Daniel, servant of the living God, has your God whom you serve continually been able to save you from the lions?

Daniel answered,

Long live the king!  My God sent his angel to shut the lions’ mouths and they have not injured me; he judged me innocent, and moreover I had done your majesty no injury.

The king was overjoyed and gave orders that Daniel should be taken up out of the pit.  When this was done no trace of injury was found on him, because he had put his faith in his God.  By order of the king those who out of malice had accused Daniel were brought and flung into the lion-pit along their children and their wives, and before they reached the bottom the lions were upon them and devoured them, bones and all.

King Darius wrote to all peoples and nations of every language throughout the whole world:

May your prosperity increase!  I have issued a decree that in all my royal domains everyone is to fear and reverence the God of Daniel,

for he is the living God, the everlasting,

whose kingly power will never be destroyed;

whose sovereignty will have no end–

a saviour, a deliverer, a worker of signs and wonders

in heaven and on earth,

who has delivered Daniel from the power of the lions.

Prosperity attended Daniel during the reigns of Darius and Cyrus the Persian.

THEN RESPONSE #1:

Canticle 12, Part I (1979 Book of Common Prayer):

(Part of the Song of the Three Young Men)

Glorify the Lord, you angels and all powers of the Lord,

O heavens and all waters above the heavens.

Sun and moon and stars of the sky, glorify the Lord,

Praise him and highly exalt him for ever.

Glorify the Lord, every shower of rain and fall of dew,

all winds and fire and heat.

Winter and summer, glorify the Lord,

praise him and highly exalt him for ever.

Glorify the Lord, O chill and cold,

drops of dew and and flakes of snow.

Frost and cold, ice and sleet, glorify the Lord,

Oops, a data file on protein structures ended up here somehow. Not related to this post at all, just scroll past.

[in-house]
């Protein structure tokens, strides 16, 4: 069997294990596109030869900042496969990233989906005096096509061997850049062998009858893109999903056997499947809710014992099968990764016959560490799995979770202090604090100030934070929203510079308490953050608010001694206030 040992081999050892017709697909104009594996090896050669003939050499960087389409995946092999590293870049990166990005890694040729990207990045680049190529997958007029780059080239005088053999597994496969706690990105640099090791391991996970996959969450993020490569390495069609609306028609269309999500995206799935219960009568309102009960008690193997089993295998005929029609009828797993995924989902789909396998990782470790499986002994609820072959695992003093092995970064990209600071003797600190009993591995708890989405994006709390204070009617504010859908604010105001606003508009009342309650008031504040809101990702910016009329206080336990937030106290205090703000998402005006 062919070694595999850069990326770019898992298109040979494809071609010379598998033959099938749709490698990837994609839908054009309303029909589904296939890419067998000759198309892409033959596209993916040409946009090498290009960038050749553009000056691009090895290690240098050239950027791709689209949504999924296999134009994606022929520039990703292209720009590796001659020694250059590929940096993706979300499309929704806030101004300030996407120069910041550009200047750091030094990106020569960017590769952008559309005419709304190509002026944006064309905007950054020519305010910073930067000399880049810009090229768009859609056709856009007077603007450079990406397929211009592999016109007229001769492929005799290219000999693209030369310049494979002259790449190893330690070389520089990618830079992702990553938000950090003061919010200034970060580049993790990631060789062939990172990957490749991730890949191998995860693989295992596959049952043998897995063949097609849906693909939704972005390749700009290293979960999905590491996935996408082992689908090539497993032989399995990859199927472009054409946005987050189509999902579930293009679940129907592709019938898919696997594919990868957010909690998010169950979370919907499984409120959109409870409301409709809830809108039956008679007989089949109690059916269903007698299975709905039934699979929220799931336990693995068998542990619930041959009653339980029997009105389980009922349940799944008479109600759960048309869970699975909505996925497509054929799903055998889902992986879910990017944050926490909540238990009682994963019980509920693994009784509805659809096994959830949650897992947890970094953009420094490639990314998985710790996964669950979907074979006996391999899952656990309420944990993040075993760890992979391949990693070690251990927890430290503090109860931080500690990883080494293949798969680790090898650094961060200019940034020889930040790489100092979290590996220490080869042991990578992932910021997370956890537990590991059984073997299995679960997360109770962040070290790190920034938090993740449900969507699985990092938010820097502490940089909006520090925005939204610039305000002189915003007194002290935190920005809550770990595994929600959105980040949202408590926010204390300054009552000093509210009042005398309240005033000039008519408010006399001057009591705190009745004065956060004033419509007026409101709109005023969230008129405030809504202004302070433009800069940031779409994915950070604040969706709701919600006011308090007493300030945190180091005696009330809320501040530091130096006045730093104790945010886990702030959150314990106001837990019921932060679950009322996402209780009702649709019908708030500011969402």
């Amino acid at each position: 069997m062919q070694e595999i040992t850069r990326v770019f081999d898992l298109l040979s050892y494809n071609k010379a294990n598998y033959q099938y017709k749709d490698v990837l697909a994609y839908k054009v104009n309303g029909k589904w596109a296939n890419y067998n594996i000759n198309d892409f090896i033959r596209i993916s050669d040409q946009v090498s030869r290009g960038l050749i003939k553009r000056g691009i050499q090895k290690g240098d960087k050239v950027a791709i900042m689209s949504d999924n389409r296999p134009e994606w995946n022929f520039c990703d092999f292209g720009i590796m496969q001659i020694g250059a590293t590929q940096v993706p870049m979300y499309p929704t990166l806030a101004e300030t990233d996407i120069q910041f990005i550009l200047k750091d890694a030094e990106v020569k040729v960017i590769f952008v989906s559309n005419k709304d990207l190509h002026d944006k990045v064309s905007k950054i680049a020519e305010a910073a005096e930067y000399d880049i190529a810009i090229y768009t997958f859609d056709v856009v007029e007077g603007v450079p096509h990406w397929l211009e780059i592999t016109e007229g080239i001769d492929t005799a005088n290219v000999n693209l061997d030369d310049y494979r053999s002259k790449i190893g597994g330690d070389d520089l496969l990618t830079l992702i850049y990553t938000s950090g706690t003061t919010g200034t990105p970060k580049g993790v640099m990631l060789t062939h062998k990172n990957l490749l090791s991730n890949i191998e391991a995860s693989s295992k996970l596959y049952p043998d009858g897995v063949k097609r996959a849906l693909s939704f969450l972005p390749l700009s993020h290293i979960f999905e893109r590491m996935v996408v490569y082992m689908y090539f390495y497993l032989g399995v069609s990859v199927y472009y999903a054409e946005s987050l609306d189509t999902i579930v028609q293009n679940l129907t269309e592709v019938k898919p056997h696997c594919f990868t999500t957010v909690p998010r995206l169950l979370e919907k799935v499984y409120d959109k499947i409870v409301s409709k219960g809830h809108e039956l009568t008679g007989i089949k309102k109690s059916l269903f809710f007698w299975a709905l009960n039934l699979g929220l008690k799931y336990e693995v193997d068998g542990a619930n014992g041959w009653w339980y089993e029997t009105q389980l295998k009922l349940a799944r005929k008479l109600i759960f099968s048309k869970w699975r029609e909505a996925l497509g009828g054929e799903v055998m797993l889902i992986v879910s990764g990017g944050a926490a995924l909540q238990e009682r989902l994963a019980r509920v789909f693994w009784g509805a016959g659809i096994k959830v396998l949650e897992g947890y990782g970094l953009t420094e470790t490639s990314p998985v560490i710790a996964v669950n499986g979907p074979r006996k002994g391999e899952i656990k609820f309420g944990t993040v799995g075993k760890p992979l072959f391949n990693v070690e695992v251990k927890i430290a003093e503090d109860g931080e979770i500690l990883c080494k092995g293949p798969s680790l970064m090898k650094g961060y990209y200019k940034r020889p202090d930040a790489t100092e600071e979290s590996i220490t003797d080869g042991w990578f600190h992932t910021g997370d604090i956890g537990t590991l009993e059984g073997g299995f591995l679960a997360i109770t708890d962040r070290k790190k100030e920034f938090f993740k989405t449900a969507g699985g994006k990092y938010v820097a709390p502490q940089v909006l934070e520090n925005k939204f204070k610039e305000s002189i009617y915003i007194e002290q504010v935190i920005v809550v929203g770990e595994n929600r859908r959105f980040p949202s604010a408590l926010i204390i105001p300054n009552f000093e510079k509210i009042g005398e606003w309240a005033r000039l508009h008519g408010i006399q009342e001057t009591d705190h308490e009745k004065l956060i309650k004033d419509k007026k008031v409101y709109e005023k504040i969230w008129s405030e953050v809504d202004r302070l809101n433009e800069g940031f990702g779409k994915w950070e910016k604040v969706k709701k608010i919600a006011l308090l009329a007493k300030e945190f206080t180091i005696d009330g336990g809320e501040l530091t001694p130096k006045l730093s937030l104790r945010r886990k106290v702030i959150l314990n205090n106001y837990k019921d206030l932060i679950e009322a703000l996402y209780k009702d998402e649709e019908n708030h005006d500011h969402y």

praise him and highly exalt him for ever.

Glorify the Lord, O nights and days,

O shining light and enfolding dark.

Storm clouds and thunderbolts, glorify the Lord,

praise him and highly exalt him for ever.

OR RESPONSE #2:

Psalm 99 (1979 Book of Common Prayer):

The LORD is King;

let the people tremble;

he is enthroned upon the cherubim;

let the earth shake.

The LORD is great in Zion;

he is high above all peoples.

3 Let them confess his Name, which is great and awesome;

he is the Holy One.

4 “O mighty King, lover of justice,

you have established equity;

you have executed justice and righteousness in Jacob.”

Proclaim the greatness of the LORD our God

and fall down before his footstool;

he is the Holy One.

Moses and Aaron among his priests,

and Samuel among those who call upon his Name,

they called upon the LORD, and he answered them.

He spoke to them out of the pillar of cloud;

they kept his testimonies and the decree that he gave them.

8 “O LORD our God, you answered them indeed;

you were a God who forgave them,

yet punished them for their evil deeds.”

9 Proclaim the greatness of the LORD our God

and worship him upon his holy hill;

for the LORD our God is the Holy One.

THEN THE GOSPEL READING:

Luke 21:20-28 (Revised English Bible):

[Jesus continued,]

But when you see Jerusalem encircled by armies, then you may be sure that her devastation is near.  Then those who are in Judaea must take to the hills; those who are in the city itself must leave it and those who are out in the country must not return; because this is the time of retribution, when all that stands written is to be fulfilled.  Alas for women with child in those days, and for those who have children at the breast!  There will be great distress in the land and a terrible  judgement on this people.  They will fall by the sword; they will be carried captive into all countries; and Jerusalem will be trampled underfoot by Gentiles until the day of the Gentiles has run its course.